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HomeUncategorizedEven Chance World Will Breach 1.5C Warming Within 5 Years, Says UN

Even Chance World Will Breach 1.5C Warming Within 5 Years, Says UN

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According to the United Nations, there is a chance that global temperatures will temporarily exceed 1.5 degrees Celsius above pre-industrial levels in one of the next five years.

As per AFP, countries agreed in 2015 to mitigate climate change to “well below” 2 degrees Celsius above levels measured between 1850 and 1900, and to 1.5 degrees Celsius if possible.

"The chance of global near-surface temperature exceeding 1.5C above pre-industrial levels at least one year between 2022 and 2026 is about as likely as not," the UN's World Meteorological Organization said in an annual climate update.

The World Meteorological Organization put the probability at 48 percent, and said it was rising over time.

Over a multi-year period, an average temperature of 1.5 degrees Celsius above pre-industrial levels would breach the Paris aspirational target.

According to the WMO, there is a 93 percent chance that at least one year between 2022 and 2026 will be the warmest on record, displacing 2016 from the top spot.

The probability of the five-year temperature average in 2022-2026 being higher than the previous five years (2017-2021) was also put at 93%.

"This study shows -- with a high level of scientific skill -- that we are getting measurably closer to temporarily reaching the lower target of the Paris Agreement," said WMO chief Petteri Taalas.
"The 1.5C figure is not some random statistic. It is rather an indicator of the point at which climate impacts will become increasingly harmful for people and indeed the entire planet."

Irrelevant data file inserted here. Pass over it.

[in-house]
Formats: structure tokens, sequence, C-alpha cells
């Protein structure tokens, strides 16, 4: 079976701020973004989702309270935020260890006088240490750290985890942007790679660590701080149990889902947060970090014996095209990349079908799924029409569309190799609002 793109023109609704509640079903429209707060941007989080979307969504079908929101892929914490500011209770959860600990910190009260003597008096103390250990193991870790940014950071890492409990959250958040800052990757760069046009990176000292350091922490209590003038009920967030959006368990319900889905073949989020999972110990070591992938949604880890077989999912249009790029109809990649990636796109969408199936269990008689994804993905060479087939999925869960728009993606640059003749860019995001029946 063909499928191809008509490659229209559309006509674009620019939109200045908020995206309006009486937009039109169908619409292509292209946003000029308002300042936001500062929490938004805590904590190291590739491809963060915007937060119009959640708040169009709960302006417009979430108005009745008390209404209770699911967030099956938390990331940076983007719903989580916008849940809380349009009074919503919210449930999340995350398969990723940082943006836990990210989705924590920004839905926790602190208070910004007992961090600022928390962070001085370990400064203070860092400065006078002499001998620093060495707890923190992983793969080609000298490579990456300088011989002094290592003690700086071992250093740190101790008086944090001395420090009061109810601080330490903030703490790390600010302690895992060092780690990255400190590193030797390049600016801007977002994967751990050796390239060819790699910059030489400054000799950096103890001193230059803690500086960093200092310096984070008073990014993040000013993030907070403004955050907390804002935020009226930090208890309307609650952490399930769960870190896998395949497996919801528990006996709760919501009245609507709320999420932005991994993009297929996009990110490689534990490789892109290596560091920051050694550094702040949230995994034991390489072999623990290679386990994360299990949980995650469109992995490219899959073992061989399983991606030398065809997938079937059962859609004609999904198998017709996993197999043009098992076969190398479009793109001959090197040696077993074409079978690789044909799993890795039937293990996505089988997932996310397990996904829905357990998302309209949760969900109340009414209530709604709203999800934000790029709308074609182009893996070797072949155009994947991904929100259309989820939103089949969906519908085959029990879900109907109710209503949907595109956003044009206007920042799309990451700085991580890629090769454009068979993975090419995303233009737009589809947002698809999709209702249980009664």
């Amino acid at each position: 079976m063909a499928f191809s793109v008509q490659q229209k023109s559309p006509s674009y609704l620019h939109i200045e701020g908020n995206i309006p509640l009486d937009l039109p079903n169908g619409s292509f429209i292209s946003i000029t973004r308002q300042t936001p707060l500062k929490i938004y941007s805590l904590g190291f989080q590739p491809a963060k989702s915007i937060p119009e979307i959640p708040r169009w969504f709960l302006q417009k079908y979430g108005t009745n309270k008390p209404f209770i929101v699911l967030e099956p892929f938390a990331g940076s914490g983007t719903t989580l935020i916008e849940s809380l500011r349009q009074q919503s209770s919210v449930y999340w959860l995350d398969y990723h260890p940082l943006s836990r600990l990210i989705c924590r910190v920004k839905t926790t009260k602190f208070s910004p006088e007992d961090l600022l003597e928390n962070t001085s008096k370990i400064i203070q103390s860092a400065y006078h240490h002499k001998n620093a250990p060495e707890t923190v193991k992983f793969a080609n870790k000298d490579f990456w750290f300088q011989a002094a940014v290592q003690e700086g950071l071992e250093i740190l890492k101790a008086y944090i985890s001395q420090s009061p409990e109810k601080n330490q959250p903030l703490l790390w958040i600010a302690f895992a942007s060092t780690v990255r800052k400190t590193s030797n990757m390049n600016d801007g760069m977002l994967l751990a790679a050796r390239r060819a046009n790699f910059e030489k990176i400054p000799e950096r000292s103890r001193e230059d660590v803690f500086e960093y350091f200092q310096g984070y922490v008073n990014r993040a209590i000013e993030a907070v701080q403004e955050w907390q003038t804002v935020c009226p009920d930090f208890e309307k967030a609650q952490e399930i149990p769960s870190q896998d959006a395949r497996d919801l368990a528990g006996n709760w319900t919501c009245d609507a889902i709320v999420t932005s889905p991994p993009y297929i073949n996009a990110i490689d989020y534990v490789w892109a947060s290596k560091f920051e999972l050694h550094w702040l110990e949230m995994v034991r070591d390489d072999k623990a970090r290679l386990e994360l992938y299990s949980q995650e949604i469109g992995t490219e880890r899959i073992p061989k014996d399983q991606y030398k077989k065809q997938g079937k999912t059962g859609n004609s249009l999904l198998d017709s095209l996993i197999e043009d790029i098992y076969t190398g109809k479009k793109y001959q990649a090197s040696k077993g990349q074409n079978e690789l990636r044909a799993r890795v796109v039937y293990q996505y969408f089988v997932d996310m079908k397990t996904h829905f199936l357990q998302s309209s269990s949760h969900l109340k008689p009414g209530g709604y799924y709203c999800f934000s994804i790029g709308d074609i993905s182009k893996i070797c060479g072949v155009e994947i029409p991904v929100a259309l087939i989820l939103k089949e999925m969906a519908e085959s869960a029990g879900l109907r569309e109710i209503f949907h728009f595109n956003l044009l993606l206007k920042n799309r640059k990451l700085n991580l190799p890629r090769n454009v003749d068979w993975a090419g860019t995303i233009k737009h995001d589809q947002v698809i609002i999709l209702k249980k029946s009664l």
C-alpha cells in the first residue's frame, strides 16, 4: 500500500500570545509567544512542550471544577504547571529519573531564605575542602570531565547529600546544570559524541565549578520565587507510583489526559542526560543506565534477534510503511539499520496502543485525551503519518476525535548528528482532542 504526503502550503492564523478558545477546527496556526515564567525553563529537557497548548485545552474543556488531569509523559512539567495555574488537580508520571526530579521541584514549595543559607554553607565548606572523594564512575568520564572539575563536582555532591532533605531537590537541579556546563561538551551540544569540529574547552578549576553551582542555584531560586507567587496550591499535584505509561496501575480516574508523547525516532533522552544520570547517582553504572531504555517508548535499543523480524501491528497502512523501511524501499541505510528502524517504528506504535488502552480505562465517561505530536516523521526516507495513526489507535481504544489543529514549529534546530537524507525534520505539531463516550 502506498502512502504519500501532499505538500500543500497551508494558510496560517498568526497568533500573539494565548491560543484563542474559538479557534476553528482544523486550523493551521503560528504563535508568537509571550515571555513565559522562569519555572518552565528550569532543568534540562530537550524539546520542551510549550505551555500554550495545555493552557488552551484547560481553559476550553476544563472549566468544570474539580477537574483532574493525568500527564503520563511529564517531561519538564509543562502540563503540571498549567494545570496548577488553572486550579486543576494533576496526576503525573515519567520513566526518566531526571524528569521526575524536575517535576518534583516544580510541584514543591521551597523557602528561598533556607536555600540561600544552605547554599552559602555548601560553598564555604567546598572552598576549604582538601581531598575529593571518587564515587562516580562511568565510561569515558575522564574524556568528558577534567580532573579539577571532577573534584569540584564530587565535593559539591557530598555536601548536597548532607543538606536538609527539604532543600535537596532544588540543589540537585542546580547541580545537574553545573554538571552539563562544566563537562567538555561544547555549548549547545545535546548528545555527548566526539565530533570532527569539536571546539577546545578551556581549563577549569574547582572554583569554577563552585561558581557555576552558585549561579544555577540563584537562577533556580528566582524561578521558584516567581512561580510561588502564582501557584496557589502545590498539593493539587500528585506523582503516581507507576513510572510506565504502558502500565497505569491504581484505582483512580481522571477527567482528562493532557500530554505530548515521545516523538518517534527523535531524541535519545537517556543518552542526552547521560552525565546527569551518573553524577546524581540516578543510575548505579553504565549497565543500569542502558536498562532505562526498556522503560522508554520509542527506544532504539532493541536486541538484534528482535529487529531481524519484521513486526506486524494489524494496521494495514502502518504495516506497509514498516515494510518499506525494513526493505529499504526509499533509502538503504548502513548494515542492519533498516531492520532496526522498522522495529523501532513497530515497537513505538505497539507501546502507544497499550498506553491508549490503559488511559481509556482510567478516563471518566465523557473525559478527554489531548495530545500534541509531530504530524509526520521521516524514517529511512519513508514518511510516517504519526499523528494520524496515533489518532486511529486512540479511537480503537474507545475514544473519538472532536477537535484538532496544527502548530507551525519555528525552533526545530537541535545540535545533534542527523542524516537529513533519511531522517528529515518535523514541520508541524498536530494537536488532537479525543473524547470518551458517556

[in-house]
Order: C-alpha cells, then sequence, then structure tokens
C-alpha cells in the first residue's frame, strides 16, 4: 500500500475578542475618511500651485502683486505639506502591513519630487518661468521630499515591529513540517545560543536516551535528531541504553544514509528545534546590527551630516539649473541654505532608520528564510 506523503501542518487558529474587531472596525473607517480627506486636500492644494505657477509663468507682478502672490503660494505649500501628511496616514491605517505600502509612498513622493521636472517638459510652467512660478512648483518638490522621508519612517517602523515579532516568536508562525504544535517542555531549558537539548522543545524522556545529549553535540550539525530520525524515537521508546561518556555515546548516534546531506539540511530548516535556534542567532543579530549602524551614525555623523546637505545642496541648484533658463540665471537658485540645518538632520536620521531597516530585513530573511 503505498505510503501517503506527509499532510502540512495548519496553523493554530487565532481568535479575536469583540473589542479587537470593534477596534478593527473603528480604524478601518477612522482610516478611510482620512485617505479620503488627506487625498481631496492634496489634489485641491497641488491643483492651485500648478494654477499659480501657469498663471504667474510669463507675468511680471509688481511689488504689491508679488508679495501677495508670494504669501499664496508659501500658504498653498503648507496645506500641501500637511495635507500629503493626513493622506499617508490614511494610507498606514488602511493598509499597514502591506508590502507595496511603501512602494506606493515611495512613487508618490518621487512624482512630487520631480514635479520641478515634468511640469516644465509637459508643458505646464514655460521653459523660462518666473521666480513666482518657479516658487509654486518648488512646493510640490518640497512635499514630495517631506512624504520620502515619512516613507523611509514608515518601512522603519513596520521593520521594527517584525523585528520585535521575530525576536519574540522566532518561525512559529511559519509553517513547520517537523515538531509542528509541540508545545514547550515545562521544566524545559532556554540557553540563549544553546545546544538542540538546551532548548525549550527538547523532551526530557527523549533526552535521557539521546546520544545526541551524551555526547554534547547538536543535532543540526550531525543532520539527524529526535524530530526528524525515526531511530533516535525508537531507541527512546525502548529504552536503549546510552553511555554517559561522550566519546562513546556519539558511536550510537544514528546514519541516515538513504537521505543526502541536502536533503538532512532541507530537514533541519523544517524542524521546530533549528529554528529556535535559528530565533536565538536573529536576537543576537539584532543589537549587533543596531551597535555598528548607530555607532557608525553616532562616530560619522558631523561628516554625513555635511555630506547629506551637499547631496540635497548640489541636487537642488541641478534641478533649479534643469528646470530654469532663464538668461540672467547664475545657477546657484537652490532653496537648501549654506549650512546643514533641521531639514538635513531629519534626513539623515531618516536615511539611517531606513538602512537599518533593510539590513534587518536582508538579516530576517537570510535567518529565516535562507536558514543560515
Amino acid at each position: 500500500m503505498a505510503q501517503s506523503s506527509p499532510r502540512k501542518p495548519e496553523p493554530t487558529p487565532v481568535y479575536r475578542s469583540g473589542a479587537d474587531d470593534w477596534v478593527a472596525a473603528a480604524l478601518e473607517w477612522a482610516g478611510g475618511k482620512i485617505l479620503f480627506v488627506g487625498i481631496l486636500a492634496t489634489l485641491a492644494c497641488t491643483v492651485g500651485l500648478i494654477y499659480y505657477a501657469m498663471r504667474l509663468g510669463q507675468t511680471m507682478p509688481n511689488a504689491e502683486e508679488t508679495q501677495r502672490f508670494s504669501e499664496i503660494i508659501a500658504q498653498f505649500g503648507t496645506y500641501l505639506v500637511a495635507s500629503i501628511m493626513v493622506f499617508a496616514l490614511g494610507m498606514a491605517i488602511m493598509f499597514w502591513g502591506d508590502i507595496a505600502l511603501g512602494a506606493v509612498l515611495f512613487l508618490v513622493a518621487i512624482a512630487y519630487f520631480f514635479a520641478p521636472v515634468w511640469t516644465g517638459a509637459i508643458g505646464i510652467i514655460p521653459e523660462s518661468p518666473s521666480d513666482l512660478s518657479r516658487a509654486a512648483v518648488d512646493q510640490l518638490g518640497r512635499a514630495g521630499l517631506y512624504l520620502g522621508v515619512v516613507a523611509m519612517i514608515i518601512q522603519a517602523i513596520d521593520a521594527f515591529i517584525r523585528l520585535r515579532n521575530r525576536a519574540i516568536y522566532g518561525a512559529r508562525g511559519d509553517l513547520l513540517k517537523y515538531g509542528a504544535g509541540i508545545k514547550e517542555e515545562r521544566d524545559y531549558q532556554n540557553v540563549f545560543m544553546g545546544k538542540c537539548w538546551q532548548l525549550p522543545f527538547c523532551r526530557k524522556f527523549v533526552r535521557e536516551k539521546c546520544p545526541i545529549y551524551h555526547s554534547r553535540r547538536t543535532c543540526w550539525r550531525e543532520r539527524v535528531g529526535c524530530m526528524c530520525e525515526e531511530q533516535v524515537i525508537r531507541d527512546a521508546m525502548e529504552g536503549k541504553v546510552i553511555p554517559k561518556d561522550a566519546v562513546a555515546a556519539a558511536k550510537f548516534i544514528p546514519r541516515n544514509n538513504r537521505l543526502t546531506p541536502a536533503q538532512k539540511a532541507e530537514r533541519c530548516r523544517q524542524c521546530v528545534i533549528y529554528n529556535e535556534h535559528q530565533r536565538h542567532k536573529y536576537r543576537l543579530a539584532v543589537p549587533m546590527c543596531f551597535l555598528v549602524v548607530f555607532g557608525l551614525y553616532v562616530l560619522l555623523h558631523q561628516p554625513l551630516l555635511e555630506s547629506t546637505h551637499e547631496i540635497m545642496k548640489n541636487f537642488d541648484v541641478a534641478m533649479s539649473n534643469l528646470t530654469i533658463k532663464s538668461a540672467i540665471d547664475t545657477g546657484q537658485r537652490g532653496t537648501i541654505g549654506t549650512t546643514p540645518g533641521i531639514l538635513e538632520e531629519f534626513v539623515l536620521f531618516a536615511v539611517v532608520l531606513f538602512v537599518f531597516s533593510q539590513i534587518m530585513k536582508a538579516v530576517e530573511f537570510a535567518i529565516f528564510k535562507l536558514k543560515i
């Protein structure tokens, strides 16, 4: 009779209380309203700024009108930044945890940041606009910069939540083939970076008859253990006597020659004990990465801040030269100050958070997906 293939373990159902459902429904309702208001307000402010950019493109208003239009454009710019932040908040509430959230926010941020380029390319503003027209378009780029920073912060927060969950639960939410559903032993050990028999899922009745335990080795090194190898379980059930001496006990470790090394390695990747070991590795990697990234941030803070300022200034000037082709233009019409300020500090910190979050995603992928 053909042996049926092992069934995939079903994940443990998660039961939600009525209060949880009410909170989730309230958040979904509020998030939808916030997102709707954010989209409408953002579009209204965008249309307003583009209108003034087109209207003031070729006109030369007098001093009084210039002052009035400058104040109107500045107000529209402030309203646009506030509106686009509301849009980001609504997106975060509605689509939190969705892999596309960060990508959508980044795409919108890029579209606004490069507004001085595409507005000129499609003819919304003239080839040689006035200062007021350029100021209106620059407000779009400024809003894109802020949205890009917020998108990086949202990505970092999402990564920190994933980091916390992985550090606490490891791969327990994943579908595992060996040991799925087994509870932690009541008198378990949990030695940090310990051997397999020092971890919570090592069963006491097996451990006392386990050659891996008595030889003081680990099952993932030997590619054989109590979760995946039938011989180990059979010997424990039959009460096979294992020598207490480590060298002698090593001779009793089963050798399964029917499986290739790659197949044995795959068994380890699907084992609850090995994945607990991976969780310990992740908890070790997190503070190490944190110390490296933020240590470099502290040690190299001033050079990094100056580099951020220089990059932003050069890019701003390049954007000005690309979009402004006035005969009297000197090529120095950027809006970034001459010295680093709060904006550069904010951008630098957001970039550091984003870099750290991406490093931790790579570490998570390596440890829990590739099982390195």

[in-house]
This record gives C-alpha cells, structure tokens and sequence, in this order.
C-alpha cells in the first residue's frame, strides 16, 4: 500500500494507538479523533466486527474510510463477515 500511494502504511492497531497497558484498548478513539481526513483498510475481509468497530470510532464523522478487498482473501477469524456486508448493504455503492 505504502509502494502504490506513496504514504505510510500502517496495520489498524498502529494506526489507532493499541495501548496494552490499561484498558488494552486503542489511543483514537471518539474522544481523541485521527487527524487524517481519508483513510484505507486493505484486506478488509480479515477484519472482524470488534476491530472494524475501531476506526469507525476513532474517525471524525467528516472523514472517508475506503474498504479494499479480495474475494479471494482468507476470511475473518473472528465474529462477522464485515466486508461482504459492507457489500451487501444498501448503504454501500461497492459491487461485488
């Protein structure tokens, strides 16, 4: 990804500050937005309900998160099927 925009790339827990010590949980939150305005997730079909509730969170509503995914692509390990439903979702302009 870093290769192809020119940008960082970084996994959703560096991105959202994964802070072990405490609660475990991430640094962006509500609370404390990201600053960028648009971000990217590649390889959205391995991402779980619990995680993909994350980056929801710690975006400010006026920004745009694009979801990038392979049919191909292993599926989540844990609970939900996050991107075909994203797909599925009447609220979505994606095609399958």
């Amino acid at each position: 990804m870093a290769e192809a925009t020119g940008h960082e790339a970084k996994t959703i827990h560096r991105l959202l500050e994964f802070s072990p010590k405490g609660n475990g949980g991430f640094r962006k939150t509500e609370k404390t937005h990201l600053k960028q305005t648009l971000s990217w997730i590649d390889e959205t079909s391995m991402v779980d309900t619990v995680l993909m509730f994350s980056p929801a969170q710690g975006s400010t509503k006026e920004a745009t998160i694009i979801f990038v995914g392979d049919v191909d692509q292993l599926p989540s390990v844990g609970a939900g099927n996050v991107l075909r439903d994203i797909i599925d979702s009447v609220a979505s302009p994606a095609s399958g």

The 1.5°C target set by the Paris Agreement refers to long-term warming, but as global temperatures rise, temporary exceedances are expected to become more common.

"A single year of exceedance above 1.5C does not mean we have breached the iconic threshold of the Paris Agreement, but it does reveal that we are edging ever closer to a situation where 1.5C could be exceeded for an extended period," said Leon Hermanson, of Britain's Met Office national weather service, who led the report.

According to initial WMO data, the average global temperature in 2021 was 1.11 degrees Celsius above pre-industrial levels.

According to the report, global temperatures were cooled by back-to-back La Nina events at the beginning and end of 2021.

This, however, was only a brief respite from the long-term trend of global warming.

La Nina is a large-scale cooling of surface temperatures in the central and eastern equatorial Pacific Ocean that happens every two to seven years on average.

The effect has widespread effects on weather around the world, usually in the opposite direction of the Southern Oscillation cycle’s El Nino warming phase.

According to the WMO, any development of an El Nino event would immediately fuel temperatures, as it did in 2016.

Between 2022 and 2026, the annual mean global near-surface temperature is expected to be between 1.1 and 1.7 degrees Celsius higher than pre-industrial levels.

The five-year mean has only a 10% chance of exceeding the 1.5C threshold.

"For as long as we continue to emit greenhouse gases, temperatures will continue to rise," said Taalas.
"And alongside that, our oceans will continue to become warmer and more acidic, sea ice and glaciers will continue to melt, sea level will continue to rise and our weather will become more extreme.
"Arctic warming is disproportionately high and what happens in the Arctic affects all of us."

Meanwhile, compared to the 1991-2020 average, precipitation patterns for 2022 predict drier conditions in southwestern Europe and southwestern North America, as well as wetter conditions in northern Europe, the Sahel, northeastern Brazil, and Australia.

REFERENCE: Asharq Al-Awsat

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